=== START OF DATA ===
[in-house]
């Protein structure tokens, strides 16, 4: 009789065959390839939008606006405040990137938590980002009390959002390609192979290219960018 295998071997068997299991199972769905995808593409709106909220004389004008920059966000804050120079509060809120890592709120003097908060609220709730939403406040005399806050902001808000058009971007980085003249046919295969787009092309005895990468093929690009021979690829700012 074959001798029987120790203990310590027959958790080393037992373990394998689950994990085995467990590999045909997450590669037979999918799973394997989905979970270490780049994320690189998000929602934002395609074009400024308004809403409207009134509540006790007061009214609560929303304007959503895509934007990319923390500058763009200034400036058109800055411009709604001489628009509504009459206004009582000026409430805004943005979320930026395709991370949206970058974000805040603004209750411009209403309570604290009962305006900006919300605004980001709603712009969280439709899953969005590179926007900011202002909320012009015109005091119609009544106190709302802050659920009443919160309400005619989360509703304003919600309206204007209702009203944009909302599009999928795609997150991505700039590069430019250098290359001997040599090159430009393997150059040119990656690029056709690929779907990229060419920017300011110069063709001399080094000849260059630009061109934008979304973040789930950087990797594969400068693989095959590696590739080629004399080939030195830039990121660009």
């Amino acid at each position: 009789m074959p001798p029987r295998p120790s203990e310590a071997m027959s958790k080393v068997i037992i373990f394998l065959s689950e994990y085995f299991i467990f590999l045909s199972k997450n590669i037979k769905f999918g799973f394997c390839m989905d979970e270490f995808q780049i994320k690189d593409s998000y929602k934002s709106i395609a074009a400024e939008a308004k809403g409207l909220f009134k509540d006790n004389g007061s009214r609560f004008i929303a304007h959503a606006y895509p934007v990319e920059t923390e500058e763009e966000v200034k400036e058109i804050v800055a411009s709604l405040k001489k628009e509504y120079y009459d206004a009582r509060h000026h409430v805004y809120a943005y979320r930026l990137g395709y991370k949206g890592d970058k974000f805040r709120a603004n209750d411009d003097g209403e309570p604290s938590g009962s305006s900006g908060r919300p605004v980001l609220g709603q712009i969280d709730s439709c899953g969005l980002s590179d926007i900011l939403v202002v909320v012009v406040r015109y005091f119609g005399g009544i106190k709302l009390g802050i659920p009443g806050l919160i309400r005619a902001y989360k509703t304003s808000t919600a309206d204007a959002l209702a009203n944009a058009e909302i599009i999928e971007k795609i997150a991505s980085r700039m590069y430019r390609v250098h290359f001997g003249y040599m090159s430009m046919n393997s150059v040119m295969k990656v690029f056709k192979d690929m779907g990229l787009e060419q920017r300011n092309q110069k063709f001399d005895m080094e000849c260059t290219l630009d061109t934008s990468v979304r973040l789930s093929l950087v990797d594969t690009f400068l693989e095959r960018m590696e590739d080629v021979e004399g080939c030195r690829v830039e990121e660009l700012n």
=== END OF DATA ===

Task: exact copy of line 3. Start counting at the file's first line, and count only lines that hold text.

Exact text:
């Amino acid at each position: 009789m074959p001798p029987r295998p120790s203990e310590a071997m027959s958790k080393v068997i037992i373990f394998l065959s689950e994990y085995f299991i467990f590999l045909s199972k997450n590669i037979k769905f999918g799973f394997c390839m989905d979970e270490f995808q780049i994320k690189d593409s998000y929602k934002s709106i395609a074009a400024e939008a308004k809403g409207l909220f009134k509540d006790n004389g007061s009214r609560f004008i929303a304007h959503a606006y895509p934007v990319e920059t923390e500058e763009e966000v200034k400036e058109i804050v800055a411009s709604l405040k001489k628009e509504y120079y009459d206004a009582r509060h000026h409430v805004y809120a943005y979320r930026l990137g395709y991370k949206g890592d970058k974000f805040r709120a603004n209750d411009d003097g209403e309570p604290s938590g009962s305006s900006g908060r919300p605004v980001l609220g709603q712009i969280d709730s439709c899953g969005l980002s590179d926007i900011l939403v202002v909320v012009v406040r015109y005091f119609g005399g009544i106190k709302l009390g802050i659920p009443g806050l919160i309400r005619a902001y989360k509703t304003s808000t919600a309206d204007a959002l209702a009203n944009a058009e909302i599009i999928e971007k795609i997150a991505s980085r700039m590069y430019r390609v250098h290359f001997g003249y040599m090159s430009m046919n393997s150059v040119m295969k990656v690029f056709k192979d690929m779907g990229l787009e060419q920017r300011n092309q110069k063709f001399d005895m080094e000849c260059t290219l630009d061109t934008s990468v979304r973040l789930s093929l950087v990797d594969t690009f400068l693989e095959r960018m590696e590739d080629v021979e004399g080939c030195r690829v830039e990121e660009l700012n």